THE JOURNEY OF A TISSUE BIOPSY
Doctor removes biopsy specimen
Specimen placed in container with formalin to preserve the tissue for testing
A mixture of water and formaldehyde
To enhance workflow & help improve patient safety, it is critical that laboratories use modern technologies to label patient samples & slides with barcodes – to help reduce labeling errors, track samples and slides & ensure that the right patient gets the right test results.
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Container labeled with patient’s name and other identifying information sent to pathology lab with pathology requisition form
Pathology requisition form
Includes patient information, identifies who submitted the biopsy, the date the biopsy was taken, information about symptoms, other abnormal test results, and what type of disease the doctor expects the biopsy may show
Pathologist looks at specimen without a microscope; this is called gross examination
Container is accessioned
In medicine, gross means seen without a microscope; the gross examination is important since the pathologist often sees features that suggest cancer
A pathologist is a physician who examines tissue samples and interprets the results to help inform a patient’s diagnosis and treatment. He or she works closely with the patient’s other doctors and is a critical member of the patient’s healthcare team.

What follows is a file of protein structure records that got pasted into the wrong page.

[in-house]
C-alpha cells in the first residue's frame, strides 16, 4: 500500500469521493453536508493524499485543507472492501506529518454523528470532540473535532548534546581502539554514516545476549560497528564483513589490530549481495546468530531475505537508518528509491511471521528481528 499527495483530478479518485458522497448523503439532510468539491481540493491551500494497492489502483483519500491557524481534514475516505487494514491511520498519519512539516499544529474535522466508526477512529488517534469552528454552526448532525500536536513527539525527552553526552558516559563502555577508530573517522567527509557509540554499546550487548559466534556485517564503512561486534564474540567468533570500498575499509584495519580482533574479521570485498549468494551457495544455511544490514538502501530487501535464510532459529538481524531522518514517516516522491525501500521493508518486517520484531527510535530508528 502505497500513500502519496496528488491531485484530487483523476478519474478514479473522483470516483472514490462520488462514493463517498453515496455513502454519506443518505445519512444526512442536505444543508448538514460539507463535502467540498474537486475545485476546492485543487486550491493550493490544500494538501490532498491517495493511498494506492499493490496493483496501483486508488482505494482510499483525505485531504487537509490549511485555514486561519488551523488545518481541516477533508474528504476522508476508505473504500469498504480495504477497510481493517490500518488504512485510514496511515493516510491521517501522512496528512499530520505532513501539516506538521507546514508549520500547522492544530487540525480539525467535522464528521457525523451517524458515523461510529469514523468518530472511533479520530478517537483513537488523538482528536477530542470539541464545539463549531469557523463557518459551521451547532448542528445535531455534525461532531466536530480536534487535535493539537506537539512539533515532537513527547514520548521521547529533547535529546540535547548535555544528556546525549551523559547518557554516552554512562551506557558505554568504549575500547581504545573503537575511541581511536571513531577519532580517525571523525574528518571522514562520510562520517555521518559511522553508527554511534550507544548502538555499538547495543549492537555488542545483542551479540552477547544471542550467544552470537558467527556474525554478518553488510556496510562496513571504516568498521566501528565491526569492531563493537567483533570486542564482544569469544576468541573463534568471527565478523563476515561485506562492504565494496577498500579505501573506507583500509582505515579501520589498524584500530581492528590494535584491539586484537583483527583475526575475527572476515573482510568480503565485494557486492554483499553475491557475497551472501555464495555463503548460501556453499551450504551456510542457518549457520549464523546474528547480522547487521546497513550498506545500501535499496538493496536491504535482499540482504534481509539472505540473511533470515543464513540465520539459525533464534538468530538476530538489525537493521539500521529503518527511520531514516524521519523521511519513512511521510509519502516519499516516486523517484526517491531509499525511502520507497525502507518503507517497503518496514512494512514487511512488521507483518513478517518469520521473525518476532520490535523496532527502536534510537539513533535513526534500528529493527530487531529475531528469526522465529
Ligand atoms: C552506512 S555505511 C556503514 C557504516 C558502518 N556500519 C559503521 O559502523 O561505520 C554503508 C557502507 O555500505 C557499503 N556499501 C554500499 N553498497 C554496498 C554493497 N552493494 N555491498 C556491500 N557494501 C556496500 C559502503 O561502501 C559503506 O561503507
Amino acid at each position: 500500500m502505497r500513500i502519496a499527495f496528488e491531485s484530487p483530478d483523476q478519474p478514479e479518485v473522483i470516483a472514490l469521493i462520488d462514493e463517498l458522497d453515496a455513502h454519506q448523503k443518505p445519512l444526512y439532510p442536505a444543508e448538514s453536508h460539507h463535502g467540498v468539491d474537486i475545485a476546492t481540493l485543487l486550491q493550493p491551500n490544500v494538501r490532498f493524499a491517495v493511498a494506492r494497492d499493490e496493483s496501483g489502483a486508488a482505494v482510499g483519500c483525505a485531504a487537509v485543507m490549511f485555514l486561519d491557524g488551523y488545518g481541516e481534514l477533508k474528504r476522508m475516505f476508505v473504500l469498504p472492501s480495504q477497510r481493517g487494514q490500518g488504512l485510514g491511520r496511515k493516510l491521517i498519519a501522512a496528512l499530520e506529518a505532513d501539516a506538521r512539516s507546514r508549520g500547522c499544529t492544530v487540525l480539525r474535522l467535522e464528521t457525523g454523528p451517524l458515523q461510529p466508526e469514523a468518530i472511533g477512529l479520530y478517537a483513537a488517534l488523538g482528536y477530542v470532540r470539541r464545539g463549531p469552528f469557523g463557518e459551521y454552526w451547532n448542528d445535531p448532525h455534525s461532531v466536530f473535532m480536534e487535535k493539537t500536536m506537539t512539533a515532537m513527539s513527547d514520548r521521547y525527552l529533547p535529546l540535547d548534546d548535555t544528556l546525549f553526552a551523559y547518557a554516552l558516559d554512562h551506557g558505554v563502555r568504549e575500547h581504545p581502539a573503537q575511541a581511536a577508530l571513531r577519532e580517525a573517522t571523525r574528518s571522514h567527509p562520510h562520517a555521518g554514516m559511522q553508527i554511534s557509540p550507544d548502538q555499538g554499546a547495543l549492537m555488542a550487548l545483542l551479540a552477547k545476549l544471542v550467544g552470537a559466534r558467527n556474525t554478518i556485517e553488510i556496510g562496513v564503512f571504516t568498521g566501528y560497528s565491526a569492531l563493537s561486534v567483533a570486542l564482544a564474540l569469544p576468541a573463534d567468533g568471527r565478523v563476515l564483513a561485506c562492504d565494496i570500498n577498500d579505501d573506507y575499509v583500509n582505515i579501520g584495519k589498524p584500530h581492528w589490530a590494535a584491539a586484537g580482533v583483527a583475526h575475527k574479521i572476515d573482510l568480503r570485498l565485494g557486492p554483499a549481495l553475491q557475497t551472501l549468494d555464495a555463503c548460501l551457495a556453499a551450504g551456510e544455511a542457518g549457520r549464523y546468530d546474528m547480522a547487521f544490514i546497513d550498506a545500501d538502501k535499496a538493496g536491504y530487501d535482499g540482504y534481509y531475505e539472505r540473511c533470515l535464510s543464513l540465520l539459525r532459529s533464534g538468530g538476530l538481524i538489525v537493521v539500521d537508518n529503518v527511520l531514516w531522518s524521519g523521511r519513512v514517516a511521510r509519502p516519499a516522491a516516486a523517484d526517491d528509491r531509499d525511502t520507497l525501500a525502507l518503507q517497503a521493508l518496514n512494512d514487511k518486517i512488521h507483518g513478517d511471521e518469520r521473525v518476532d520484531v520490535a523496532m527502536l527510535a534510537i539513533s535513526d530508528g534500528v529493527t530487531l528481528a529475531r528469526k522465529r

Given a specific number
Tissue to be further examined is placed into cassettes to hold it securely for processing
A histologist is an important member of the laboratory team who prepares patient tissue samples and performs special studies to aide the pathologist in diagnosing disease.
A histologist places the sample into a mold with hot paraffin wax that cools to form a solid block that protects the tissue
Paraffin wax block with the embedded tissue is placed on an instrument called a microtome, and cut into thin slices
Specimen slices are placed on glass slides and stained to change the color of the tissue, making cells easier to see
Automated staining can help laboratories deliver consistent, high quality stains to pathologists. Many laboratories use automated slide staining instruments to efficiently stain & process each patient’s slide individually.
Pathologist looks at stained tissue under a microscope or reviews digitally
Based on the information the stained tissue reveals, pathologist requests additional testing or makes diagnosis & passes to oncologist
A pathologist may choose to scan a glass slide and review it digitally in high definition, to zoom in on areas of interest and/or share slide images with other experts online.
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